Gazprom’s Russian LNG plans hit by new setback as contractors give tenders cold shoulder

Gazprom’s first solo-built liquefied natural gas terminal is facing another major delay after the Russian state-owned giant failed to secure key contracts to build a pipeline to receive feedstock gas.

The two-train, 13 million tonnes per annum Ust-Luga terminal is the first LNG plant that Gazprom is building on its own.

Its previous LNG schemes involved partnerships with other companies, such as the Sakhalin 2 project in Russia’s far east that was led by Shell before the supermajor exited the country in response to Russia’s invasion of Ukraine last year.

International sanctions introduced after the invasion also led to delays after specialised Western contractors withdrew.

And now in a further setback, Gazprom has failed to attract contractors to bid for work on a connector trunkline linking its remote, but prolific, cluster of Tambey fields on the Yamal Peninsula to the LNG plant via the Gazprom-operated pipeline network.

Gazprom originally targeted 2030 for first gas from Tambey, but in May 2021 announced it was aiming to begin transporting output from the three-field cluster in the peninsula’s northeast to the Baltic Sea port of Ust-Luga in 2026 via the pipeline network, after Russia’s largest independent gas producer, Novatek, stepped up attempts to gain control of the fields.

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Novatek had reportedly told Russian President Vladimir Putin that Gazprom’s three Tambey fields fit well with its strategy to increase the country’s LNG exports, as they lie close to Novatek’s South Tambey field, which provides feedstock for its Yamal LNG plant.

In November 2021, following Novatek’s initial efforts to gain control of the cluster, Gazprom created a joint venture with privately held company Rusgazdobycha to explore and develop the Tambey cluster, with the aim of speeding up development of the project to provide feed gas to Gazprom’s LNG export facility at Ust-Luga.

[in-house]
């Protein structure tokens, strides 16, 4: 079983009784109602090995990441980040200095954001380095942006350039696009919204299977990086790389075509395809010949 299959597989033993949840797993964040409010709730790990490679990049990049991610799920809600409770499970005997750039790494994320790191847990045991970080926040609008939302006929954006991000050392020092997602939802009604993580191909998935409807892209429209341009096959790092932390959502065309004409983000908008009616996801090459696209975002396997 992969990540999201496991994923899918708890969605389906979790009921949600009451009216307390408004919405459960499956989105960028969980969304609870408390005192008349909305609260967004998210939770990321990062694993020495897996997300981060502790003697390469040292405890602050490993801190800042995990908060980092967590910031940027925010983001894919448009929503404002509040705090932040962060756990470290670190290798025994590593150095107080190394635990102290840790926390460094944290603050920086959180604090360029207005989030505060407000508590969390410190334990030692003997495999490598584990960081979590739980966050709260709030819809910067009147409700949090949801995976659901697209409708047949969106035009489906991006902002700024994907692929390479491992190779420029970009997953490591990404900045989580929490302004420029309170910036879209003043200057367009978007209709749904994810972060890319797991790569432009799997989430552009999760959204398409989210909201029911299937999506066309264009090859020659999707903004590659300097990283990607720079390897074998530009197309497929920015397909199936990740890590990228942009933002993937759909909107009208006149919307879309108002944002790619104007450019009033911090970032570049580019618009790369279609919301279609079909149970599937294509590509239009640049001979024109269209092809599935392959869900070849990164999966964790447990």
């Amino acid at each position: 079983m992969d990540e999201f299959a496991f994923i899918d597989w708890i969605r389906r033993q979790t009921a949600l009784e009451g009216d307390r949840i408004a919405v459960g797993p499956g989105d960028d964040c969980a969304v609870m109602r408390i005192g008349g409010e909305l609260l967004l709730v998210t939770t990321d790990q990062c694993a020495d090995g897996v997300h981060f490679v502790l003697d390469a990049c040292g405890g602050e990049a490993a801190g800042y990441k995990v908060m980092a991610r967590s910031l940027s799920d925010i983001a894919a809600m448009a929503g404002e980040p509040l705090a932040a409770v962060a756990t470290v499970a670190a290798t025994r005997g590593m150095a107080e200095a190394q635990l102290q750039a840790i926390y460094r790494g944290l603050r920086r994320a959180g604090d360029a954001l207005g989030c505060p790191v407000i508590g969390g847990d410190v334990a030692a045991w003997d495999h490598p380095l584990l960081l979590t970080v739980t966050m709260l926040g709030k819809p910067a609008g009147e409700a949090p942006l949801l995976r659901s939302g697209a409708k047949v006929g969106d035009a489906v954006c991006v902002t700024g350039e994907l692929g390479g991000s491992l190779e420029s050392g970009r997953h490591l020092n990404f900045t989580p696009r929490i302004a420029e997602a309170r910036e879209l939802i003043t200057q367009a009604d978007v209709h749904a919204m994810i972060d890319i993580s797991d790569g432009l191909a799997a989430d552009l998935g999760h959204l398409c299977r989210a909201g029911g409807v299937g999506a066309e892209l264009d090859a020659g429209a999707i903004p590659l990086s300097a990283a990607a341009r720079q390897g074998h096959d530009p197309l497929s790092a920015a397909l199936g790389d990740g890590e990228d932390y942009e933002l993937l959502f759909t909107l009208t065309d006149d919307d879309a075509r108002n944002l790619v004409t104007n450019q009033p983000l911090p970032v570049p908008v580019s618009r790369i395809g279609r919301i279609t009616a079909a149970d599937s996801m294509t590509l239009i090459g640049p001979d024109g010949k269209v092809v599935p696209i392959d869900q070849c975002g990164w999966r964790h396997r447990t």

Under Gazprom’s plan, output from the Tambey cluster will be transported through a 262-kilometre trunkline to the Bovanenkovo field in the peninsula’s southwest, before being sent through the existing pipeline network to the town of Ukhta in the north of the country and then on to Ust-Luga.


However, Gazprom’s plans are under threat because Russian contractors have ignored tenders for the engineering and geodetic surveys for the 262-kilometre connector, launched during this year’s second quarter by the state company’s design subsidiary, Gazprom Proyektirovaniye.

Extensive onsite surveys that include drilling shallow appraisal wells into the Arctic permafrost in central Yamal’s remote and uninhabited areas are required before the pipeline project can move into the design and construction phases.

According to Gazprom Proyektirovaniye, the connector will initially include a single, underground 1420-millimetre pipeline, with surveys also required to determine a route for a second pipeline to increase throughput capacity.

However, according to filings in the Russian tendering database, Gazprom Proyektirovaniye has only managed to secure a survey contract for the first 50-kilometre segment of Bovanenkovo-Tambey connector.

Contractors have ignored calls to bid for similar survey work on the four other segments, with one tender for the final, sixth segment of the pipeline, which terminates at Tambey, remaining open at the time of publishing.

The three Tambey fields hold estimated recoverable reserves of 5.2 trillion cubic metres of gas and 2.8 billion barrels of condensate and oil, with Gazprom planning to send a maximum 45 billion cubic metres per annum of unprocessed “wet gas” from the cluster to Ust-Luga.

At Ust-Luga, ethane will be removed from the gas mixture that will be used as feedstock for the production of polymers.

According to Gazprom, about 18 Bcm per annum of processed “dry gas” will be returned into the trunkline system for delivery to domestic customers, while the remainder will be liquefied at a planned LNG plant and be shipped to international markets.